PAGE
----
NABE Sounds Alarm on Early-Childhood Programs
Tucson, Ariz.--Members of the National Association for Bilingual Education meeting here last week were asked to mobilize against any expansion of Head Start or other early-childhood programs that could undermine the native-language skills of limited-English-proficient children.
While the group is not opposed in principle to current proposals for expanding Head Start, said James J. Lyons, executive director of NABE, it is seeking to warn Congressional lawmakers of the "grave threat" to LEP children posed by early-childhood instruction conducted in English.
Proposals to increase the number of children served by Head Start, he noted, are likely to heavily affect language-minority children.
NABE's goal, Mr. Lyons said, is to have a significant share of new and existing Head Start money dedicated to native-language programs. Such efforts constitute "a tiny, tiny fraction" of current Head Start programs, he said.
At the association's convention here, NABE officials said they hoped to influence debate on the subject by documenting the harm that premature instruction in English can do to language-minority children. The group has launched a study of the issue that will include interviews with parents of LEP children.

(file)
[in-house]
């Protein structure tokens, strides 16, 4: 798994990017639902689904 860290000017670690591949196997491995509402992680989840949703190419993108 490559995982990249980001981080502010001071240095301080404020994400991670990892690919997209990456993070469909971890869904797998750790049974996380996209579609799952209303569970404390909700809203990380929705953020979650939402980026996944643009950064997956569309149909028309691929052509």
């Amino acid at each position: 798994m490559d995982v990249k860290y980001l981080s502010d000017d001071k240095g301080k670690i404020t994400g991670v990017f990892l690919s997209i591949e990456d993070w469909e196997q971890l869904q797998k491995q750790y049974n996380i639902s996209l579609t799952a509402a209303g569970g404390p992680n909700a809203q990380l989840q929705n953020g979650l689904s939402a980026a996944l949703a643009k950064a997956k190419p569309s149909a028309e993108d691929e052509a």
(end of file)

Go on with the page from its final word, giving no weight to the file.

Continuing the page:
The "immersion" of such children in English programs at the age of 3 or 4, Mr. Lyons said in an interview, presents "the risk of grave psychological harm."
"At root, they are being taught to disrespect their parents," he asserted.
Mr. Lyons's comments echoed those of a speaker at the conference, Lily Wong Fillmore, a professor of education at the University of California at Berkeley.
Ms. Fillmore told her audience that she had been "running around the country like Chicken Little" warning of the dangers of English-based early-childhood programs before she swayed Mr. Lyons to her cause.
Children "can learn a language very easily, but they can lose a language very easily," Ms. Fillmore said. "When children lose the language of the home, there is no language in which they and their parents can communicate."
Early-childhood programs in English for LEP children operate on the assumption that the chief obstacle to their education "is their families, their parents," she said.
Jim Matlack, executive director of the National Head Start Association, said last week that there were "quite a few " Head Start programs conducted in Spanish, mainly in Southern California and Texas.
He said federal guidelines stipulate that local programs find a "resource" for assisting participating children who do not speak English as a first language.
Mr. Lyons countered that federal guidelines for serving LEP children in Head Start were not being followed, owing to a lack of personnel.
President Bush proposed a $500-million increase for Head Start, to almost $2 billion, in his fiscal 1991 budget. A House subcommittee has approved a bill that would set the program's 1991 authorization level at $2.39 billion and allow lawmakers to raise spending to $7.6 billion by fiscal 1994, enabling Head Start to serve all eligible 3- and 4-year-olds and 30 percent of eligible 5-year-olds.